The last times I wrote about email topics, I already had the thought in my mind to try setting up my own mail server again. I already tried this a while back, but switching from FastMail (my favorite mail provider) was too scary for me because I wasn’t quite confident about the setup. But now I overcame my fear that something could go wrong and just tried it. (I’m really proud of it.
This blog is a static website hosted on Netlify. As static site builder, I use the awesome Hugo, which is written in Go and amazingly fast. This page with currently more than 300 pages build in less than 500ms. But as the name “static” suggest - just static files that are served by a simple HTTP server - it doesn’t have a dynamic backend with the option to schedule posts, so scheduling isn’t possible the same way it is with systems like WordPress.
When you host your static website on a service like Netlify, it’s not that easy to get statistics of your website visitors without violating their privacy by using tools like Google Analytics. Because it’s a static website you can’t use some statistics plugins the way you can in WordPress and it’s also not possible to view which pages the server is serving, because Netlify doesn’t give you access to it’s logs.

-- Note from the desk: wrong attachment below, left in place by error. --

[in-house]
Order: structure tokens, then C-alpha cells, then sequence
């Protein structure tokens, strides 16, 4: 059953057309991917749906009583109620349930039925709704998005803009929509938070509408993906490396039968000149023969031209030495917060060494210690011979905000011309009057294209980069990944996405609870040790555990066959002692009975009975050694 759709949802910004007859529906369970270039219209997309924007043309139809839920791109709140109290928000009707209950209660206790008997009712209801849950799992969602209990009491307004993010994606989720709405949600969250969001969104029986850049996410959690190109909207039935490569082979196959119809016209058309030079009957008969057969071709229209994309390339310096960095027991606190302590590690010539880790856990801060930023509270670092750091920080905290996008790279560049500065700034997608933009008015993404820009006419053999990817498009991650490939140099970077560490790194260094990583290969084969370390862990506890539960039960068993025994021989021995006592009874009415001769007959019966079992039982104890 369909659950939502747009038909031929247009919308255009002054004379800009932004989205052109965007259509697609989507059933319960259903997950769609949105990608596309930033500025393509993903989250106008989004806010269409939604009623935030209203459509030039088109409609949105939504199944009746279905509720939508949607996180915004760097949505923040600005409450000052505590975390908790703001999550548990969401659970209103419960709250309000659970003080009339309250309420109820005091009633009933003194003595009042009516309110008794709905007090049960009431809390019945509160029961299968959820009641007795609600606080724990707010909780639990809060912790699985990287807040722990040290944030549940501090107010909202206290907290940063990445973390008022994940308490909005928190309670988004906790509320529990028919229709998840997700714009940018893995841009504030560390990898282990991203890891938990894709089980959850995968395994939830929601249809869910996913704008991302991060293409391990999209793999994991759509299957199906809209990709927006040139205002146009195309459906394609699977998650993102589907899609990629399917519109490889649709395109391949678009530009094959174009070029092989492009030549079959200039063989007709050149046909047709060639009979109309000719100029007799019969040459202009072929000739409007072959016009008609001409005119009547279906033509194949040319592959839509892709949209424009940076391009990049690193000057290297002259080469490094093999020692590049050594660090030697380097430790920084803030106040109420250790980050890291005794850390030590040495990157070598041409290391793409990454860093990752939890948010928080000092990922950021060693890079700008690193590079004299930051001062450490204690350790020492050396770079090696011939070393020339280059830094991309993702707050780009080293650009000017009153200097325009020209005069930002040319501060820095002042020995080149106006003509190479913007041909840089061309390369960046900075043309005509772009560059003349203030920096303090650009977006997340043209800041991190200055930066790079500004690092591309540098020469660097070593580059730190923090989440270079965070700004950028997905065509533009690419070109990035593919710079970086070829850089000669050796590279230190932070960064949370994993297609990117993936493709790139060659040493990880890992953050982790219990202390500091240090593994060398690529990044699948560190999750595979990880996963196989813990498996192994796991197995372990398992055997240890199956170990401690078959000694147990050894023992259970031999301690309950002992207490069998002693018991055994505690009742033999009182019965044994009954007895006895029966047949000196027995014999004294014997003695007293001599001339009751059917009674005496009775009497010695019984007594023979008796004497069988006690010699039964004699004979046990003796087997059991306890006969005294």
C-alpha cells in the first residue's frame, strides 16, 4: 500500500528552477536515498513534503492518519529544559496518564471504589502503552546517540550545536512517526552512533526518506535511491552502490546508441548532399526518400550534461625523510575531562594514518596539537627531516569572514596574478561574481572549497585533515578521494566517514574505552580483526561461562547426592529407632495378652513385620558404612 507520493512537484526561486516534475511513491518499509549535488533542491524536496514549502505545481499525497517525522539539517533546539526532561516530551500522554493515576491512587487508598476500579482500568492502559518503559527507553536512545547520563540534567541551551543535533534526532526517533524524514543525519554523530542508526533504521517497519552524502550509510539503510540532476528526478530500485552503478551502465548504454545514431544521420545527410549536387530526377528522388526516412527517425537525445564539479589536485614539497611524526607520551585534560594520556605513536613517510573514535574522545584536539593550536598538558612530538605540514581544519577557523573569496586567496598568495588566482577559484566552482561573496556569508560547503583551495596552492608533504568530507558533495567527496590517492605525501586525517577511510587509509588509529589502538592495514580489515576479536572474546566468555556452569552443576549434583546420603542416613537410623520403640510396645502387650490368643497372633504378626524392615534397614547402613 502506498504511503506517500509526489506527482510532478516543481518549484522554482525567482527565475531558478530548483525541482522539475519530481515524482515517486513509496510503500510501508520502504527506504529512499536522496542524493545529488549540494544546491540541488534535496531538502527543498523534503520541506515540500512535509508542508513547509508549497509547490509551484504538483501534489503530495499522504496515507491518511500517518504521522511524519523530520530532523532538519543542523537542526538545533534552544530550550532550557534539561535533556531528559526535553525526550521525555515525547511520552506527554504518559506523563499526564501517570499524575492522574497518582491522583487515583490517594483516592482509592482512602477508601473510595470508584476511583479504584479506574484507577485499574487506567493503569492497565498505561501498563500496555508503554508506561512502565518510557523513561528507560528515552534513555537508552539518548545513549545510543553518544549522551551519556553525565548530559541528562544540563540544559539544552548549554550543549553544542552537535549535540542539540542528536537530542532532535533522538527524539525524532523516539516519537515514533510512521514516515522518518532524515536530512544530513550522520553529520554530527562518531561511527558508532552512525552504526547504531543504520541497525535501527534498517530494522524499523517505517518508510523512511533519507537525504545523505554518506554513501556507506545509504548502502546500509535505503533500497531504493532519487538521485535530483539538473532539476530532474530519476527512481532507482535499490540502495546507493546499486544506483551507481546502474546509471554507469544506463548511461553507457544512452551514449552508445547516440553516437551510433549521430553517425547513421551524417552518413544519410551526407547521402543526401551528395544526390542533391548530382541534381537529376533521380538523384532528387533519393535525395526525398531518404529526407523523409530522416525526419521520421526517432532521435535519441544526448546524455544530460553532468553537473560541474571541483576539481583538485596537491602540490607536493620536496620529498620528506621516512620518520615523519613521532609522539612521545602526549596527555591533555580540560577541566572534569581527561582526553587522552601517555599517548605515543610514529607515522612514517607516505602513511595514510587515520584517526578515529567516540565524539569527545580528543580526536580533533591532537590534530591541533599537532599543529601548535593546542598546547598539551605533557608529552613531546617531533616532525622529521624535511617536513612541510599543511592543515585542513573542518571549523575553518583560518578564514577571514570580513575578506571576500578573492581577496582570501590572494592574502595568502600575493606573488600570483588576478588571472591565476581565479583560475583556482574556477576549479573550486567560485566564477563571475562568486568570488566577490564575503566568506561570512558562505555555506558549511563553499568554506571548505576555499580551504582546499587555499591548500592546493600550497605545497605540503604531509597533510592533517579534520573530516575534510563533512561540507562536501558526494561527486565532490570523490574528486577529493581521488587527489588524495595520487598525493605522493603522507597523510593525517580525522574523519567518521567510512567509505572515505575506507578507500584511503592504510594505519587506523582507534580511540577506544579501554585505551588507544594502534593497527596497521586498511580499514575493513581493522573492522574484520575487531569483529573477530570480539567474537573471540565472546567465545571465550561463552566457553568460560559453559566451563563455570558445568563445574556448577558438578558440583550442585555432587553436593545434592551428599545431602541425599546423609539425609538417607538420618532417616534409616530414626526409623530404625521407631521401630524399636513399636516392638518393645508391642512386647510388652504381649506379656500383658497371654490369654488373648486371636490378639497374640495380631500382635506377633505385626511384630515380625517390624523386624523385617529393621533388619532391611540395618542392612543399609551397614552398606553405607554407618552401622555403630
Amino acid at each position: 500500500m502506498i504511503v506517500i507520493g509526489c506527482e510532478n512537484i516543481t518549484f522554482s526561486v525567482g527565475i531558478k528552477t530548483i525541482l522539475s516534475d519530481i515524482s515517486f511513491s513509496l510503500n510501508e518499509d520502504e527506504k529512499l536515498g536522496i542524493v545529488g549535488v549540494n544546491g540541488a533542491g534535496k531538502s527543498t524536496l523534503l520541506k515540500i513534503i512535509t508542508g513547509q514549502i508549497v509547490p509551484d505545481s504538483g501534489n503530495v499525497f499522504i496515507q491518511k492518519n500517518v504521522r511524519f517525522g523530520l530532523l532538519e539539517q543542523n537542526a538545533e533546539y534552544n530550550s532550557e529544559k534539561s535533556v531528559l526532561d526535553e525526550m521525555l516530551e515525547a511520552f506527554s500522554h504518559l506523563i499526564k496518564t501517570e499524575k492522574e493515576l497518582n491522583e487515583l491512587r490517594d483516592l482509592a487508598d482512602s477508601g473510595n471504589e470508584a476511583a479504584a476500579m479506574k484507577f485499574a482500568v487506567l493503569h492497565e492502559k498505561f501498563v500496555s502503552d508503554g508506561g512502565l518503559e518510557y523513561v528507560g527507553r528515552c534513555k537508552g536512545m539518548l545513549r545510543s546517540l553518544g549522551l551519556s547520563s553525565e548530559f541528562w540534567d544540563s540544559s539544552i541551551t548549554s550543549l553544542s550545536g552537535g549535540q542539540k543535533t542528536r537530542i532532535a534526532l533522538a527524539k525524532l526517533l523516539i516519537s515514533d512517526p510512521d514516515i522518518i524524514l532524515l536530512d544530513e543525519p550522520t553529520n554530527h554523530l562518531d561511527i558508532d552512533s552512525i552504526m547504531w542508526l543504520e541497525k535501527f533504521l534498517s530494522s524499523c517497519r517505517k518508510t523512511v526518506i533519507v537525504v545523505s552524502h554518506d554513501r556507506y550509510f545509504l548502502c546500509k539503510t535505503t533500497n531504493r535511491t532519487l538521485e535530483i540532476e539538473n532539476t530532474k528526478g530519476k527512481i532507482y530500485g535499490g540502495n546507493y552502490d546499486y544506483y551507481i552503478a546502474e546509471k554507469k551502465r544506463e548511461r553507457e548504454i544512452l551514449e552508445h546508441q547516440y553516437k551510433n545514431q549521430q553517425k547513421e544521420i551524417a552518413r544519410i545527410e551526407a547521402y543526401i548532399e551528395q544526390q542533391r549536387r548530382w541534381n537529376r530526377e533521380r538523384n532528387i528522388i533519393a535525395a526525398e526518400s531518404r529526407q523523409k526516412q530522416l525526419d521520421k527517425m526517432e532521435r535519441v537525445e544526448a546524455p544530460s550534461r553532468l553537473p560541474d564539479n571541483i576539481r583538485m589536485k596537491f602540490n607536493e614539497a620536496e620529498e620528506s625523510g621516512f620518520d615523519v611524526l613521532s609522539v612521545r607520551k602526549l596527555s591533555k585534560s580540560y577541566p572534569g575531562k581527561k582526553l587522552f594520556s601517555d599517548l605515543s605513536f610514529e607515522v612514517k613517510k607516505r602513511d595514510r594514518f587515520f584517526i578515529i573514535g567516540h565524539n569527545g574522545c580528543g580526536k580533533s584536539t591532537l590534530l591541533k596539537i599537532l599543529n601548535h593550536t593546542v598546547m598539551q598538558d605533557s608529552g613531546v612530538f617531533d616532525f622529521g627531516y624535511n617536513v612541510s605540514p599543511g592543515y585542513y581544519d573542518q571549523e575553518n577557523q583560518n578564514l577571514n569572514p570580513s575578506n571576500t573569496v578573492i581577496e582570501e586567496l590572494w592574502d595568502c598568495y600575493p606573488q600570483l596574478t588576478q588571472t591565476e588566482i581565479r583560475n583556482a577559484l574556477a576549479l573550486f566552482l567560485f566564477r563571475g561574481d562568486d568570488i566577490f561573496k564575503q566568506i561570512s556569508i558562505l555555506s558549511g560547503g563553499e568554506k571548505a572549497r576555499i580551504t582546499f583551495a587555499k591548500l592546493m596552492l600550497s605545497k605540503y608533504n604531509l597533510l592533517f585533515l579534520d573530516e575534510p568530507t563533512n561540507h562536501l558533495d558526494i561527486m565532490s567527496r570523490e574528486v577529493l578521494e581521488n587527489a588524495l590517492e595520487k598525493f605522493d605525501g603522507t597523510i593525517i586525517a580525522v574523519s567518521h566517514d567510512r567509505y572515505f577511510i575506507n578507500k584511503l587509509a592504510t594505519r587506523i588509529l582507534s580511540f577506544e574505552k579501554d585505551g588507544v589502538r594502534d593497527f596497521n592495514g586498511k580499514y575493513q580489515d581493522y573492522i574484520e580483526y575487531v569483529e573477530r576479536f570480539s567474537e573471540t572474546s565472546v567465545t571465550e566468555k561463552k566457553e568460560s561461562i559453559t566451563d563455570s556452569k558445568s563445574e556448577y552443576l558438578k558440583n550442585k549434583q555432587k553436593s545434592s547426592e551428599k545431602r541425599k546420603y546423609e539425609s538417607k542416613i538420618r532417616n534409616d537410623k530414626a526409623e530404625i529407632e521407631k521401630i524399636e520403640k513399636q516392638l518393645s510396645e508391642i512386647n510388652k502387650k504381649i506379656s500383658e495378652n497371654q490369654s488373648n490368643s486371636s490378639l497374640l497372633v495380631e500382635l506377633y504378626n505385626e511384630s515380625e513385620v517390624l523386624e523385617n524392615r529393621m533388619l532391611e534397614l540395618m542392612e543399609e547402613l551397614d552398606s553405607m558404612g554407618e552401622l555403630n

A few months ago, I tried to learn Go. I did it just out of curiosity and because I heard many great things about this programming language. I also use much software, which is written in Go, like the generator for my websites (Hugo), Git server (Gitea), feed reader (Miniflux) or Docker. All are written in Go and have in common, that they have an incredible performance and are really easy to setup, because it’s possible to compile everything to a single statically linked executable.
I just found this article from Gizmodo about RSS while going through the list of new items in my feed reader (Miniflux) because it was on the front page of Hacker News, to which I subscribed using RSS. The article says that RSS is a better alternative to consuming news through social media (especially Twitter). I really agree with this. Since I consume my news primarily via RSS, I can avoid click-bait much better and don’t spend useless hours reading uninteresting articles.